Stress Tip: If you're struggling with divorce, check out this hypnosis download that will help you begin to emotionally recover.
What are the top tips you give your clients to help them with the stress of divorce?
Take exceptional care of yourself both physically and spiritually. Eating well, getting exercise, doing yoga, meditating, practicing deep breathing when necessary, knowing when your body is telling you something is wrong, accepting support from family and friends and starting a spiritual practice if that works for you.
What advice do you give to parents to help their children cope with the stress of divorce?
Kids are much more resilient than we give them credit for being. One of the biggest mistakes we make as parents is to assume that our divorce is going to cause severe damage to our kids. That is not necessarily the case. It is how we choose to handle our divorce as it pertains to our child that is the critical aspect. It is usually a bad marriage that causes more damage.
Be truthful with your kids as to what is happening but always remember what is appropriate information. Keep the lines of communication open. Let their teachers know what is going on so they can alert you to any changes in behavior. Attempt at all costs to keep their lives as normal as possible.
Don't use your children as pawns in your divorce... that is extremely damaging. You and your ex should do everything possible to keep your negotiations and your anger to yourselves and far away from the kids. Place their welfare above your feelings about each other. Your feelings will change over time and you don't want to succumb to feelings that are highly negative or emotionally damaging.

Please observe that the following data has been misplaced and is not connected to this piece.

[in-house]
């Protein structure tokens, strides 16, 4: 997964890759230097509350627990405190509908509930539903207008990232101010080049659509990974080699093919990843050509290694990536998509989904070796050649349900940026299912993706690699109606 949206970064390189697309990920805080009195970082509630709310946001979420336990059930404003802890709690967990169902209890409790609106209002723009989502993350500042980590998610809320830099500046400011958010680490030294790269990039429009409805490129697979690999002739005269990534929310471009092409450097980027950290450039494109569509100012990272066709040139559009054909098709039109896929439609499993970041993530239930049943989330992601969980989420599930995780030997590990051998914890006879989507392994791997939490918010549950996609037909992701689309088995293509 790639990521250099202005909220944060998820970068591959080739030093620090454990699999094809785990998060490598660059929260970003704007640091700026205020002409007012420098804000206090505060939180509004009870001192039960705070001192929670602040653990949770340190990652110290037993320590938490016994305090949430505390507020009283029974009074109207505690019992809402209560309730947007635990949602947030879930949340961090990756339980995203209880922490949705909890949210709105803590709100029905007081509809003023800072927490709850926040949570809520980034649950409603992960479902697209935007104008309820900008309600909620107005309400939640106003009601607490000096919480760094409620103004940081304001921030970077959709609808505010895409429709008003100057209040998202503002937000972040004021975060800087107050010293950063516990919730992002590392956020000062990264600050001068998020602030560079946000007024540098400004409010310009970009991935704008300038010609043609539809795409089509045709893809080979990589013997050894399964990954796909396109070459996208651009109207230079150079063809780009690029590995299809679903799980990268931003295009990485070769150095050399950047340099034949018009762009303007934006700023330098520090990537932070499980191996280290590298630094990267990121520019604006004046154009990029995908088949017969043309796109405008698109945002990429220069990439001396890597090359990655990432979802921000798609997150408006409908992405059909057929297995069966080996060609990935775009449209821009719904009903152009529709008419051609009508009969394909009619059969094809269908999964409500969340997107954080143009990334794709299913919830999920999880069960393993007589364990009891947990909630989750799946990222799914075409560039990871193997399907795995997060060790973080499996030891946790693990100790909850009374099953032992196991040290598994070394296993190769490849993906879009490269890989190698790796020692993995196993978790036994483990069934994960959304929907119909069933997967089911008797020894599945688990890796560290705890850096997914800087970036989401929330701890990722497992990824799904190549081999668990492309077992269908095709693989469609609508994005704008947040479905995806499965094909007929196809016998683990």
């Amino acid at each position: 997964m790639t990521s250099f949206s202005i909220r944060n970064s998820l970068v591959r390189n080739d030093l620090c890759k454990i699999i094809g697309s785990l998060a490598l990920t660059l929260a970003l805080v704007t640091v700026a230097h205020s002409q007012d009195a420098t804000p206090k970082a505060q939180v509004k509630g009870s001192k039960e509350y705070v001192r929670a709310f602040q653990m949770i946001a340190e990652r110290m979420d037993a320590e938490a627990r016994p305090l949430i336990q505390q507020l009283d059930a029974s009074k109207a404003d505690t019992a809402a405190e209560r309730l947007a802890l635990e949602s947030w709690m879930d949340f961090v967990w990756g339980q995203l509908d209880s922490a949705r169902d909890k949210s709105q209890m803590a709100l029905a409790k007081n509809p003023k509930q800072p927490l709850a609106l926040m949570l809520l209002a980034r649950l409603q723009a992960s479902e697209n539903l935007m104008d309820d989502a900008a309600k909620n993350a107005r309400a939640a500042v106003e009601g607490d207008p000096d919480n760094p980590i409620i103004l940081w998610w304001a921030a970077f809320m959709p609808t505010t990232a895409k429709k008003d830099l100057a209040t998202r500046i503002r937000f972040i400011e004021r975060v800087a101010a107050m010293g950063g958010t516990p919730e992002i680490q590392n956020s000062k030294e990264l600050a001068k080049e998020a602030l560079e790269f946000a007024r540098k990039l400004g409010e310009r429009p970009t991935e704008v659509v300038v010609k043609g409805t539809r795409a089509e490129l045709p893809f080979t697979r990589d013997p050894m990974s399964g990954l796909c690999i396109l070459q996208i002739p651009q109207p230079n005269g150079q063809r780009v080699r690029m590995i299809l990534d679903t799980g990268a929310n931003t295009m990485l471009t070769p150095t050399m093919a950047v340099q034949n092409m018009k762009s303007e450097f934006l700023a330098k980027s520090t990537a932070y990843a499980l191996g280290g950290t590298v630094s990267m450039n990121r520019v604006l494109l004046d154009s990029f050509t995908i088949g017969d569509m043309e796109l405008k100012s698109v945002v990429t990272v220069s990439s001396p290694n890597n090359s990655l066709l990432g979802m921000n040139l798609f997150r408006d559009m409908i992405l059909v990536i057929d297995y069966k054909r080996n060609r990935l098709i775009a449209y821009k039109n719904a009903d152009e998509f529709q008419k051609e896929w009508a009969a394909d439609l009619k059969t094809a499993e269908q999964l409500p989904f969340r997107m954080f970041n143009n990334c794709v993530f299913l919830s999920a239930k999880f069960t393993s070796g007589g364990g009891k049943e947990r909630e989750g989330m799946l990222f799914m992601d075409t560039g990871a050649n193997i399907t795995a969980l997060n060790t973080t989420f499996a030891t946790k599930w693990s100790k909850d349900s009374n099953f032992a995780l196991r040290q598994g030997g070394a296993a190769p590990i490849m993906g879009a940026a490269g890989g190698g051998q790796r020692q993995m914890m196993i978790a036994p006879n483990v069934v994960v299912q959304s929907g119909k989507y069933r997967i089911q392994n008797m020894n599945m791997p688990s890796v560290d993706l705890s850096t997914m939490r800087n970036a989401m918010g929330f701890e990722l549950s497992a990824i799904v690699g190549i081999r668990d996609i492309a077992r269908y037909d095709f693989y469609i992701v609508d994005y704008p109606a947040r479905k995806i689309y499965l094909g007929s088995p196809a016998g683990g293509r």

What is the #1 thing you want people to know about you and your services?
Change is an opportunity to reinvent yourself and your life. Change is the one constant in life. You have one precious life and you must decide how you will live it. Divorce can be a catalyst for the change that has been awaiting you for a long time. Don't go it alone. Think of coaching much like a sport coach: someone who will give you the tools and training to be your personal best. A coach can see things about you that you cannot see.
I have always been a firm believer in support and assistance, hence my profession. The truth is that if things are not working for you then it is time to try something different. Coaching is not about me telling a client what to do. It is about guiding the client to access their own inner wisdom, to find the answers to all their questions and concerns. Coaching is about giving the client the tools and skills they are not aware of that will move them forward and out of the past.
It is done via telephone so you can be anywhere and be coached. Coaching is done in 60 minute weekly sessions. Every week we create an action list of things to do that will continually move you forward towards your goals. Life Coaching is simply one of the most powerful tools you can have at your fingertips to show you how to let go and move on. I know this from my own personal experience with my Coach and with my numerous clients.
I offer free sample sessions of Coaching so that the prospective clients can judge the value of coaching for themselves. I encourage your readers to take advantage of that offer. It could change their lives.
I want to thank Shelley for taking time out of her day to share this valuable information with us. Hopefully her insights have provided you with some hope if you are dealing with the stress of divorce.
You can learn more about Life Coaching for Divorce Recovery as well as schedule a free consultation with Shelley at www.lifeafteryourdivorce.com.